Testing: LG G4 and Android Smartphone Cameras

By Norman Chan

Or, why Android cameras don't suck.

This is a follow up to our review of the LG G4 smartphone we posted last week. I wanted to give you a better look at the photos I've been able to take with the G4, and also to elaborate more on the state of Android cameras in general. The last two Android phones we've tested--the Samsung GS6 and LG G4--have produced the best photos I've seen from any smartphone, iPhone 6 Plus included. But we're still seeing stories like this Motherboard column, proclaiming that Android cameras still suck. It's a hyperbolic headline, but the point of the post has merit: smartphone photo quality is a product of more than just the camera sensor; it's dependent on factors like optics, post-processing, JPEG compression, and even the screen you're using to view those pictures. Apple has done well optimizing its camera hardware and photo software, while Android is at the mercy OEMs' hardware choices and in-house camera apps.

For example, HTC One M9's harsh photo processing hurts its camera performance, but shouldn't be considered representative of other recent flagships. Samsung and LG are role models when it comes to excellent integration of camera hardware and software--I am loving the photos I've been able to take with them. The GS6 and G4's photo processing algorithms seem to make the most of the raw image data that that passes through their respective optics and sensors. A good image processing algorithm is the result of choices and tradeoffs. Engineers have to prioritize factors like sharpening, tonal adjustments, compression, processing power, speed, and file size. On Android, something that helps is the ability to give that algorithm the best possible image in advance by letting photographers configure manual camera settings. It all starts in the camera app interface.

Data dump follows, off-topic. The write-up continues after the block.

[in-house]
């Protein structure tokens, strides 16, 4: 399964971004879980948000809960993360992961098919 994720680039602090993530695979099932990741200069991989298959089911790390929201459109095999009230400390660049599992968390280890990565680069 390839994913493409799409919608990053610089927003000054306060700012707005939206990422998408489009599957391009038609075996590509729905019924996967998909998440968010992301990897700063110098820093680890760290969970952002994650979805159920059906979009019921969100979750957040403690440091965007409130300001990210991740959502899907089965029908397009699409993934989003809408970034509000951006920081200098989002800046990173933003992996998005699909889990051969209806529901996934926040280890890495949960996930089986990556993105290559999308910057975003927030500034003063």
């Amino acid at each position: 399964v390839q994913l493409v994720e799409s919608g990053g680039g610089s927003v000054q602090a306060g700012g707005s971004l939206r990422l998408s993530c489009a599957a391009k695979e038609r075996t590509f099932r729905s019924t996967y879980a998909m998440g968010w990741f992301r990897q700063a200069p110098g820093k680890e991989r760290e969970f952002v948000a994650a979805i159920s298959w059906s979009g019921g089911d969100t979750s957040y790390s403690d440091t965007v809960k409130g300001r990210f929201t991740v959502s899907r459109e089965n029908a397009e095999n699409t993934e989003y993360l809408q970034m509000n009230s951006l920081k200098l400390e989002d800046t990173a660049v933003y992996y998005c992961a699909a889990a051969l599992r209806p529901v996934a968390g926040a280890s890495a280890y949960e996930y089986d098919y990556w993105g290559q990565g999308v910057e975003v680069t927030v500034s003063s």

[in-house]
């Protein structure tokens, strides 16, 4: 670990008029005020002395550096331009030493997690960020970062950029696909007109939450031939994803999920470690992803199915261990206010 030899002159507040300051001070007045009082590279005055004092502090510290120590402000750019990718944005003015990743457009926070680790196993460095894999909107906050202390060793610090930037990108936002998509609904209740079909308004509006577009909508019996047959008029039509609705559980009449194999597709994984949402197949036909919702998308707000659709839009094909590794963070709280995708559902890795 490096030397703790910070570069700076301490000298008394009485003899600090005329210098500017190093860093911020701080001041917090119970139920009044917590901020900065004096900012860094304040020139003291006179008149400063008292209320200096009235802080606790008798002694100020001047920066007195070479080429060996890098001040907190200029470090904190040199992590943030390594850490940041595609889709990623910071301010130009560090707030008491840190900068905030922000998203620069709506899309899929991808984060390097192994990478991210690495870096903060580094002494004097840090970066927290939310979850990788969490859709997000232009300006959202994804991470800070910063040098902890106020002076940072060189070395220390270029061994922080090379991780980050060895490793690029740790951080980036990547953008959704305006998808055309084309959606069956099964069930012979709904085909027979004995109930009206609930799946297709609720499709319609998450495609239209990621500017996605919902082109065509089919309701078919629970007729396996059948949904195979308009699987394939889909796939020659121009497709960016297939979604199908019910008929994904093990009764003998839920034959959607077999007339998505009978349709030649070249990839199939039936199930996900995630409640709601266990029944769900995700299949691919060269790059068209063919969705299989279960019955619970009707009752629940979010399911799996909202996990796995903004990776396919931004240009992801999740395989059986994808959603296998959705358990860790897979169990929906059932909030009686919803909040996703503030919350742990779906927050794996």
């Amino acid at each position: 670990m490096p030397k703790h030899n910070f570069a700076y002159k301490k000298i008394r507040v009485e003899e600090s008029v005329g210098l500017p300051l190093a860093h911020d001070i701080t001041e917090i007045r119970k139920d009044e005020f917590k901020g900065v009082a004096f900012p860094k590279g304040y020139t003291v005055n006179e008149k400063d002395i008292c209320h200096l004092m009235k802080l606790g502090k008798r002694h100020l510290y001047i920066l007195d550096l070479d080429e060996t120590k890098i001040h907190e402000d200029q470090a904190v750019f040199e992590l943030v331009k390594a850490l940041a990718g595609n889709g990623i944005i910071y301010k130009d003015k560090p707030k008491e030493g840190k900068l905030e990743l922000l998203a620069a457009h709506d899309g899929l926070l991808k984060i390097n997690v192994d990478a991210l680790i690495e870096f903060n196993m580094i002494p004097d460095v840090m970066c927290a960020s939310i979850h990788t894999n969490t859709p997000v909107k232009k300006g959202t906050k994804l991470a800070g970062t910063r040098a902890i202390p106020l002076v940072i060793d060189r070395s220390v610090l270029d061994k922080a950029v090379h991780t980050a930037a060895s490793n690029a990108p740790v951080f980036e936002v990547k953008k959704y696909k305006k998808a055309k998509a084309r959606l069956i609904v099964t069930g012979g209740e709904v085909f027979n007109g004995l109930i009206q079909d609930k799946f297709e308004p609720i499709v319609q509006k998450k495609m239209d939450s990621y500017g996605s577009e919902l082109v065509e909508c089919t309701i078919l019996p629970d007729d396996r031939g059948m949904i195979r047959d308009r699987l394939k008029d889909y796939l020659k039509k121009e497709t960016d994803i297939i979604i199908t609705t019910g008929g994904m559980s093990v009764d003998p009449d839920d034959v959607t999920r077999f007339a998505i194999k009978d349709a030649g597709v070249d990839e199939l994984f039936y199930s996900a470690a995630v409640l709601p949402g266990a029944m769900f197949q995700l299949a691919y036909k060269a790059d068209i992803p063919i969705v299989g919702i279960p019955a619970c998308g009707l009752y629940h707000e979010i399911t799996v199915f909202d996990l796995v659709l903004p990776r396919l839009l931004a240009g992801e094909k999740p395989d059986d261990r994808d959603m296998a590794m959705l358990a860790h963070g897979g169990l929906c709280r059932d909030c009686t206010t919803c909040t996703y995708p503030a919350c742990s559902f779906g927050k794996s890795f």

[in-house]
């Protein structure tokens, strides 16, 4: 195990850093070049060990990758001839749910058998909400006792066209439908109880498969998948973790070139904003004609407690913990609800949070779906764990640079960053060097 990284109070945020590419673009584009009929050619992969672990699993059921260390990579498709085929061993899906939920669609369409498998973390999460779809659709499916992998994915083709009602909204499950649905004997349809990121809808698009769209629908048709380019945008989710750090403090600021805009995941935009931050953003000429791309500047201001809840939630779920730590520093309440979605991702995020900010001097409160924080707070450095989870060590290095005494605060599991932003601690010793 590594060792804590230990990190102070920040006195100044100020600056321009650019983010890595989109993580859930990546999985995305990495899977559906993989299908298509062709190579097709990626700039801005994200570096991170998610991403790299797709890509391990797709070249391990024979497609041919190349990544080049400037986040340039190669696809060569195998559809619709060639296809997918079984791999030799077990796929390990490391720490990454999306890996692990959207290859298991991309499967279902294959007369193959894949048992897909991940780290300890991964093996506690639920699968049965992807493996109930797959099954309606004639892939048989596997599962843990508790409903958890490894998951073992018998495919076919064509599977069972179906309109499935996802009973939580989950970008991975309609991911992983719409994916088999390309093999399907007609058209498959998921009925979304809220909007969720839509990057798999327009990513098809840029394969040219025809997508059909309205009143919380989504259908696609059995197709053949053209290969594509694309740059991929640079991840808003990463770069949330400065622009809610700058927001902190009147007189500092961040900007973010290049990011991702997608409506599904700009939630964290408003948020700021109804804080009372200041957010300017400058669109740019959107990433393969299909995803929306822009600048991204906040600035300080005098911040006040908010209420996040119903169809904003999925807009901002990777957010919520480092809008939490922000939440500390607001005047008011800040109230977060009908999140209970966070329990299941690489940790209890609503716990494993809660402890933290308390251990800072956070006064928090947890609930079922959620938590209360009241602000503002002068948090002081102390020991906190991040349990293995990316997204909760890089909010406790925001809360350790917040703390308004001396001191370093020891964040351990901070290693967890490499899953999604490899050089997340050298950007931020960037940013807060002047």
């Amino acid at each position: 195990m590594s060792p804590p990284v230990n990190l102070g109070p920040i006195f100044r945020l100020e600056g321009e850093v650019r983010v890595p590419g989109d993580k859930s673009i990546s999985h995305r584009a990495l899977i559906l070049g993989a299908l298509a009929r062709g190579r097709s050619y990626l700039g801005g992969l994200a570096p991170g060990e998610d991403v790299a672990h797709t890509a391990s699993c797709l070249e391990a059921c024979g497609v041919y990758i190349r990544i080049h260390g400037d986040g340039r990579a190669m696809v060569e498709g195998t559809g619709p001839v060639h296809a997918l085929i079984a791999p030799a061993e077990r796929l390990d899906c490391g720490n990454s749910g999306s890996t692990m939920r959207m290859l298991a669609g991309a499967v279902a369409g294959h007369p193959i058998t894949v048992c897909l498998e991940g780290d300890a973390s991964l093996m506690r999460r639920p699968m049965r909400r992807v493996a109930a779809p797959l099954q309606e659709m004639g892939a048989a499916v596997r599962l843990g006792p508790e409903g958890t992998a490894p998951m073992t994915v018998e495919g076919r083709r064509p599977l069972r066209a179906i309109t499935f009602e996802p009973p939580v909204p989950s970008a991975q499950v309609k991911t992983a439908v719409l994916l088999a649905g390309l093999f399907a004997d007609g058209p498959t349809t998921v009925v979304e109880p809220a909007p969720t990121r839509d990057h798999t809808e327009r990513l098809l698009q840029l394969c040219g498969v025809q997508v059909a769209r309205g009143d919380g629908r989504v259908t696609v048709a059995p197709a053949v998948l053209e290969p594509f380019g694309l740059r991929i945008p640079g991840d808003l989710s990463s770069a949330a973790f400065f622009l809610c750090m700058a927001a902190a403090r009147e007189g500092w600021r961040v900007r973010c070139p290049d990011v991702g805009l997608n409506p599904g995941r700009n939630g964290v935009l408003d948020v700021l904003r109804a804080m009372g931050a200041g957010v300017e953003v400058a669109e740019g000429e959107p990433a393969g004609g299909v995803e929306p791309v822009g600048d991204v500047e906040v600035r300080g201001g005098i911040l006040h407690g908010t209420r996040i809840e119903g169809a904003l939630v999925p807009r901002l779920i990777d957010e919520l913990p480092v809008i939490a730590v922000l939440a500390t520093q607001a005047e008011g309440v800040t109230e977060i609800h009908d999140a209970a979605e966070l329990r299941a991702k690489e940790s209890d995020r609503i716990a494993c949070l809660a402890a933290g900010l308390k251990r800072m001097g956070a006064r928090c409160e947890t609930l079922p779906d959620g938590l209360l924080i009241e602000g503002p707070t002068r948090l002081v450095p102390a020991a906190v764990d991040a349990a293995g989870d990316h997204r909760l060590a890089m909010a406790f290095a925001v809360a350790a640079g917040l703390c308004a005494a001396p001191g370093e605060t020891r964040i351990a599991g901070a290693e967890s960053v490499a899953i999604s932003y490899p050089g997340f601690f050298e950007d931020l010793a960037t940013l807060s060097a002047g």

The camera app on the LG G4 is one of the most robust I've used on a smartphone. Users have almost all the settings you would find on an entry-level DSLR: white balance, exposure adjustment and lock, ISO, shutter speed, and even manual focus. That lets you effectively shoot in full manual, aperture, or shutter priority (with a fixed aperture, of course). The manual focus "dial" in the camera app threw me off a bit, since autofocus has been sufficient in most smartphones. But I liked the ability to use it for focusing on densely layered subjects like a bouquet of flowers. With the shallow depth-of-field offered by the camera's f/1.8 iris, manual focus was also very useful for macro shots.

That level of manual control lets me evaluate the differences between camera sensors and image algorithms without being thrown off by variability in auto-exposure and auto-focus. Comparing photo detail in low-light environments, for example, isn't a matter of how grainy an image looks at its highest ISO setting. What's more important to me is how the detail in the file looks when I've taken the photo I think is appropriate for that setting. In low light, that can mean manually underexposing so light sources and reflections don't get blown out.

Take this 100% cropped-in comparison between the Galaxy S6 and G4 cameras in the same bar (GS6 on left, G4 on right). I used the "Pro mode" on the GS6 to underexpose and keep ISO from spiking up, but no manual shutter control on the GS6 meant that I couldn't tell how slow the shutter was for that ISO setting. As a result, I got the level of brightness I wanted out of that photo, but at the expense of a tiny bit of blur. On the G4, I was able to coordinate exposure with ISO and shutter, and the result was a photo where you can make more of the text in the details. Samsung's algorithms also compress more highly than LG's--the file size was twice as large on the G4 than GS6, with same resolution photos.